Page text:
Poll shows 1 in 3 support renaming New Zealand Aotearoa

Māori Party candidate for Waiariki, Rawiri Waititi. Photo: NZ Herald
Māori Party candidate for Waiariki, Rawiri Waititi. Photo: NZ Herald
A poll has found a third of New Zealanders want to rename New Zealand to Aotearoa.

The 1 NEWS Colmar Brunton poll showed 32 per cent support for the name change and 61 per cent opposed - mostly older New Zealanders, National and Act Party supporters.

The remaining 7 per cent did not know.

Ahead of Te Wiki o Te Reo Māori (Māori language week) last month, Māori Party candidate for Waiariki, Rawiri Waititi, announced the party's policy for te reo Māori.

The policy set out to ensure New Zealand's name is changed to Aotearoa and that all Pākeha place names, cities and towns will be replaced with their original Māori ingoa (name) by 2026.

NZ First leader Winston Peters called the policy "headline hunting".

"This is plain headline hunting without any regard to the cost to this country," Peters wrote on Twitter.

"It will make our international marketing brand extraordinarily confusing when exports will be critical to our economic survival."

Peters went on to say the Māori Party was "again rushing down the path of separatism" instead of focusing on jobs, housing, health and education.

Prime Minister Jacinda Ardern did not say whether she supported an official name change, but told media she was seeing "Aotearoa" used more often.

"I hear more and more often the use of Aotearoa interchangeable with New Zealand and that is a positive thing," she said.

"Whether or not we change it in law I don't think changes the fact that New Zealand is increasingly referred to as Aotearoa."

She had not explored an official name change but was encouraged to see people use it more frequently.

Act leader David Seymour said now was not the time to argue about a name change.

"I don't care if we call it Timbuktu right now.

"When we're on top of this crisis and the debt it's created, then we can debate the name."

Green Party co-leader Marama Davidson said the party supported a "public kōrero around the use of Māori place names".

"We're really pleased that Aotearoa is now in common use, including in the official name of our own party, and believe this widespread usage is something to celebrate," she said.

On 1 News tonight, National Party leader Judith Collins said she was happy with the name New Zealand.


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Your headline should read:

2/3rds of New Zealand's population don't want anything to do with changing our country's name.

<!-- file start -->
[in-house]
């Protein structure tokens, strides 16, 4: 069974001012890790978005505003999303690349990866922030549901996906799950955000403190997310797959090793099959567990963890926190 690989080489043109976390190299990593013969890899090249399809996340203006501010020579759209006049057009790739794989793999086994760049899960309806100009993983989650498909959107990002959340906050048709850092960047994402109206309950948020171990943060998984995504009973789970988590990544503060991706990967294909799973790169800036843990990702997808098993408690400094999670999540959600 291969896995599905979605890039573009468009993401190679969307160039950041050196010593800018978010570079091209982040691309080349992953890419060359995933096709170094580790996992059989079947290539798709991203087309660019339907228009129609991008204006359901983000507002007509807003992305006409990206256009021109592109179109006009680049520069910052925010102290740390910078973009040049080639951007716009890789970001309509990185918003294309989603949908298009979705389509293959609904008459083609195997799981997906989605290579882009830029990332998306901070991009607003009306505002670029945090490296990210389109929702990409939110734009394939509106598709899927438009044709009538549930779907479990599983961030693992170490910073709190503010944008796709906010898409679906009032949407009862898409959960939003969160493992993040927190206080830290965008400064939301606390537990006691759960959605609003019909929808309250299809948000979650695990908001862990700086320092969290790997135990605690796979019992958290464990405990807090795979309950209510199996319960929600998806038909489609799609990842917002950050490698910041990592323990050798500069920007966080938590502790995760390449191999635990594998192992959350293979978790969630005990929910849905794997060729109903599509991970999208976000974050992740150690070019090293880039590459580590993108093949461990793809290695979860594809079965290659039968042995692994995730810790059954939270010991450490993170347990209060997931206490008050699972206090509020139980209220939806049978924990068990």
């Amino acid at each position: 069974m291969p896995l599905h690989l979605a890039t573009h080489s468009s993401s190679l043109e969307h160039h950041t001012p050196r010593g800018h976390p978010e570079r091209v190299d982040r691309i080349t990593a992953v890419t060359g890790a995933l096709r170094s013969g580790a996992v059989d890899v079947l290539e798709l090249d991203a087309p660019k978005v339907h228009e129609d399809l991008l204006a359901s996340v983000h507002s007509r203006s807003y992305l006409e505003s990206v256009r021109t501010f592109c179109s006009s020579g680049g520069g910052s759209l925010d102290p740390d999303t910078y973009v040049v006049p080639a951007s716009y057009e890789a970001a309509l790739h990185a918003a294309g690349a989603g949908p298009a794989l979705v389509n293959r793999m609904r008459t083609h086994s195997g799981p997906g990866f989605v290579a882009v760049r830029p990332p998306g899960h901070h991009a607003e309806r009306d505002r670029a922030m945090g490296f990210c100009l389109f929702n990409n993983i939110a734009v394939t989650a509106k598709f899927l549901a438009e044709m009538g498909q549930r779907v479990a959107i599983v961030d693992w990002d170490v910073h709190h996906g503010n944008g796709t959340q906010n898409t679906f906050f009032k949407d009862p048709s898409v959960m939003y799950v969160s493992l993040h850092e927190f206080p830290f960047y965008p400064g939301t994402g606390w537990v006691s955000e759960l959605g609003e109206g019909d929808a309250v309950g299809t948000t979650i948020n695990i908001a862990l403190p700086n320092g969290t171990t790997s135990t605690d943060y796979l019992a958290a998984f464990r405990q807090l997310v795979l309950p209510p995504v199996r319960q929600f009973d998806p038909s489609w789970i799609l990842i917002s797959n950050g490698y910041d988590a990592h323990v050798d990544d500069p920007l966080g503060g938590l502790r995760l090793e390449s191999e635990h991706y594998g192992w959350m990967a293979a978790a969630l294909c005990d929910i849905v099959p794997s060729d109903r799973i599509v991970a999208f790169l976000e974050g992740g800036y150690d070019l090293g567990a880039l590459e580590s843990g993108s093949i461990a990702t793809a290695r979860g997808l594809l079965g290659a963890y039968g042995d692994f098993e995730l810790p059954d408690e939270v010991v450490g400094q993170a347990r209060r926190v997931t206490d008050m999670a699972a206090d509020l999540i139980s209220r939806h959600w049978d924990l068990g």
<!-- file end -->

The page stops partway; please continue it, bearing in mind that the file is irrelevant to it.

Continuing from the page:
I agree with this comment. 33% of the population supporting a change to Aotearoa is hardly headline news. 66% opposing the change is.
Personally I support the change, I'm one of the 33%. However I understand that it will take another 20 years before the baby boomer population bubble has passed on and this ratio reverses. Maybe in 10 years enough of the Boomers will have died that the ratio will be down to 50/50. Can't happen soon enough as far as I'm concerned.
Oh, and for the record, I'm a boomer, a pakeha boomer myself.

Good for you...Nothing like hoping that your fellow citizens die soon, is there?!
I'm sure those same 'boomers' look forward to leaving this country in a far better shape than when they arrived into it. But it will be a shame when the younger "ME" generation ruin it so quickly with their rash decision making.
Oh, and for the record, I'm a 25 year Maori woman.

Only the perpetually offended want to change the name, leave it alone.

Zealandia has a nice ring to it. Though I wonder what the Morioris first called it?

Given that Moriori are Polynesian and descended from Maori who settled the Chatham Island after migrating from Aotearoa some 500 years ago they probably called it Aotearoa.

So two out of three think it is a daft idea!

It's not often I agree with Judith!

So the majority of people are AGAINST changing the name. In a democracy the majority decision counts, so the name should stay as New Zealand. Same thing with the names of places and towns.
No need to change the names, the majority do not want it.

The danger is the confusion with Australia. People might start calling us Aostraleroans.

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